How Japanese Knives Are Made With Japan’s RAREST Steel

We’ve come to Hirata Blacksmiths to see how Japan’s rarest steel is processed to produce knives of unrivaled quality.

July 31, 2021

How are Japanese knives made? With the same techniques used to craft katana (samurai swords), modern Japanese knives are of some of the highest quality in the world. They don’t break or bend, they can slice through anything like butter, and they’re a beauty to behold.

This video was filmed at Hirata Blacksmiths (平田鍛刀場) on the outskirts of Tokyo. Sukehira Hirata and Nodoka Hirata are a married couple who craft Japanese blades made of the rarest steel in Japan. In fact, this is one of 3 workshops in the whole country, still producing the legendary Tamahagane steel (玉鋼).

Hirata Blacksmiths (平田鍛刀場):


The process of making Japanese Knives


1) Choosing the ore

2) Prepping the furnace

3) Melting/separating the rock and ore


  1. Start with the raw material Tamahagane (玉鋼)
  2. The tamahanage is then stamped into a flat sheet.
  3. The sheet is then broken into smaller pieces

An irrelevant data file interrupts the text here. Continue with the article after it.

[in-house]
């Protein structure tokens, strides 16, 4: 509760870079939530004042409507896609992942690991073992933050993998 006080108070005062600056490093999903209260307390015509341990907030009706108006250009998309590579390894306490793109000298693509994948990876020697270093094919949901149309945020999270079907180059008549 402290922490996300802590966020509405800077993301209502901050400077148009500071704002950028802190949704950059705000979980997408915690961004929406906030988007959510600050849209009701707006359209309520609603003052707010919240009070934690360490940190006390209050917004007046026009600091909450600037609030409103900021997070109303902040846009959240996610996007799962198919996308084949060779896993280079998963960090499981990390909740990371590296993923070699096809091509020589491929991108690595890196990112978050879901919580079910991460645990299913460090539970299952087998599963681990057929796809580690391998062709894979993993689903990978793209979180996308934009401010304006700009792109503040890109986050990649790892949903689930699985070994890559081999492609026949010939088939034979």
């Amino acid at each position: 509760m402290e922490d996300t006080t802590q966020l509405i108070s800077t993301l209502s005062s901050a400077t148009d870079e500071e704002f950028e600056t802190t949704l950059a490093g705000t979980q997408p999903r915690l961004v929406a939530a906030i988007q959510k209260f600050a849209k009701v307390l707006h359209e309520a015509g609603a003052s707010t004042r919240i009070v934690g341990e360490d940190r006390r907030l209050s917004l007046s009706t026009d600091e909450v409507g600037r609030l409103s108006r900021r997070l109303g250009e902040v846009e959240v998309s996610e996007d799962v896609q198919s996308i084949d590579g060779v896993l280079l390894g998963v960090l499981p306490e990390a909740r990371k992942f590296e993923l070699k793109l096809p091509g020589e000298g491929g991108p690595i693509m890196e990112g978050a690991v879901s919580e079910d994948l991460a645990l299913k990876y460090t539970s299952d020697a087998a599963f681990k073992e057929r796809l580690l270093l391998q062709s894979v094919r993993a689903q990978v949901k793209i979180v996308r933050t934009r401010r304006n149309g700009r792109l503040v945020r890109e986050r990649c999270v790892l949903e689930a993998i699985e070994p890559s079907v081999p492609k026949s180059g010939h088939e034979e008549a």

4. The pieces are sorted into either hard (kawagane) or soft (shingane)
  5. Pieces of similar quality are then stacked together.
  6. The stack is placed into a coal furnace at 1300 degrees
  7. Incisions are made for folding
  8. Each piece of steel is folded around 10 times
  9. The shingane and kawagane are shaped to fit together.
  10. They are then joined and welding together
  11. While the steel cools, the shape of the blade is hammered out
  12. The shape is further refined to include the tapered edge
  13. The blade is then filed down with a whet stone
  14. The blade is quenched using a mixture of clay and ash
  15. It’s heated again to 800-900 degree
  16. Quenched again
  17. Minor distortions in the metal are hammered out
  18. Polishing on the whetstone
  19. Even more refined polishing
  20. The blade is finished
  21. The name of the blacksmith is stamped onto the handle
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